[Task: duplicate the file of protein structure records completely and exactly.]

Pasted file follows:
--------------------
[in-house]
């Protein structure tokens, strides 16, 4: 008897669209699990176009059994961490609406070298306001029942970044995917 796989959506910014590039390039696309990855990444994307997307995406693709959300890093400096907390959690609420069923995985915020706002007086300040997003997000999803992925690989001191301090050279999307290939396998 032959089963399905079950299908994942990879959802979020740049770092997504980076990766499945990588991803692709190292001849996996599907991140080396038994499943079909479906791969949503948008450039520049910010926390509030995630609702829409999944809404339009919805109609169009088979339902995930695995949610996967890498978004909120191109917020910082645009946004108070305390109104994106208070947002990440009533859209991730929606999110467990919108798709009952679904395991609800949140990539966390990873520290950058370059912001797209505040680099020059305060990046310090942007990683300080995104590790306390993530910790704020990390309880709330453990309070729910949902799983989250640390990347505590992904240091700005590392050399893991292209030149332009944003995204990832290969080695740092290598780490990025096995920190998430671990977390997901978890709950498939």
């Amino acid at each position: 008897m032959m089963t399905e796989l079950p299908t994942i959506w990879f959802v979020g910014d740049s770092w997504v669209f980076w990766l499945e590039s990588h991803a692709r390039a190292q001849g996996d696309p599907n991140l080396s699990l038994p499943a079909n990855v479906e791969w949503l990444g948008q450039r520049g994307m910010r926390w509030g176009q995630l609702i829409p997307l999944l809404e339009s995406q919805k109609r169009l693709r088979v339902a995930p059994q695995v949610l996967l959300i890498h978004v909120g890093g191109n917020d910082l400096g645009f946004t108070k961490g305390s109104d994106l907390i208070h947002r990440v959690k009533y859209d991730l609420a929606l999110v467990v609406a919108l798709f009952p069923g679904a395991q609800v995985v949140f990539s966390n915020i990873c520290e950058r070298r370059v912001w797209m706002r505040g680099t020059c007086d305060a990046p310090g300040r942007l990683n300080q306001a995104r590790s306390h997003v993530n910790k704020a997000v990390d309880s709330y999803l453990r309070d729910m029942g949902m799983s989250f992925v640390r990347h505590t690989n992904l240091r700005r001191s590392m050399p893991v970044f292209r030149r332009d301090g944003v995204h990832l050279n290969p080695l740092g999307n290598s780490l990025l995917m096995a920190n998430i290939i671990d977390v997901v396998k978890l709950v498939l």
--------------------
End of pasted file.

[in-house]
């Protein structure tokens, strides 16, 4: 008897669209699990176009059994961490609406070298306001029942970044995917 796989959506910014590039390039696309990855990444994307997307995406693709959300890093400096907390959690609420069923995985915020706002007086300040997003997000999803992925690989001191301090050279999307290939396998 032959089963399905079950299908994942990879959802979020740049770092997504980076990766499945990588991803692709190292001849996996599907991140080396038994499943079909479906791969949503948008450039520049910010926390509030995630609702829409999944809404339009919805109609169009088979339902995930695995949610996967890498978004909120191109917020910082645009946004108070305390109104994106208070947002990440009533859209991730929606999110467990919108798709009952679904395991609800949140990539966390990873520290950058370059912001797209505040680099020059305060990046310090942007990683300080995104590790306390993530910790704020990390309880709330453990309070729910949902799983989250640390990347505590992904240091700005590392050399893991292209030149332009944003995204990832290969080695740092290598780490990025096995920190998430671990977390997901978890709950498939």
């Amino acid at each position: 008897m032959m089963t399905e796989l079950p299908t994942i959506w990879f959802v979020g910014d740049s770092w997504v669209f980076w990766l499945e590039s990588h991803a692709r390039a190292q001849g996996d696309p599907n991140l080396s699990l038994p499943a079909n990855v479906e791969w949503l990444g948008q450039r520049g994307m910010r926390w509030g176009q995630l609702i829409p997307l999944l809404e339009s995406q919805k109609r169009l693709r088979v339902a995930p059994q695995v949610l996967l959300i890498h978004v909120g890093g191109n917020d910082l400096g645009f946004t108070k961490g305390s109104d994106l907390i208070h947002r990440v959690k009533y859209d991730l609420a929606l999110v467990v609406a919108l798709f009952p069923g679904a395991q609800v995985v949140f990539s966390n915020i990873c520290e950058r070298r370059v912001w797209m706002r505040g680099t020059c007086d305060a990046p310090g300040r942007l990683n300080q306001a995104r590790s306390h997003v993530n910790k704020a997000v990390d309880s709330y999803l453990r309070d729910m029942g949902m799983s989250f992925v640390r990347h505590t690989n992904l240091r700005r001191s590392m050399p893991v970044f292209r030149r332009d301090g944003v995204h990832l050279n290969p080695l740092g999307n290598s780490l990025l995917m096995a920190n998430i290939i671990d977390v997901v396998k978890l709950v498939l």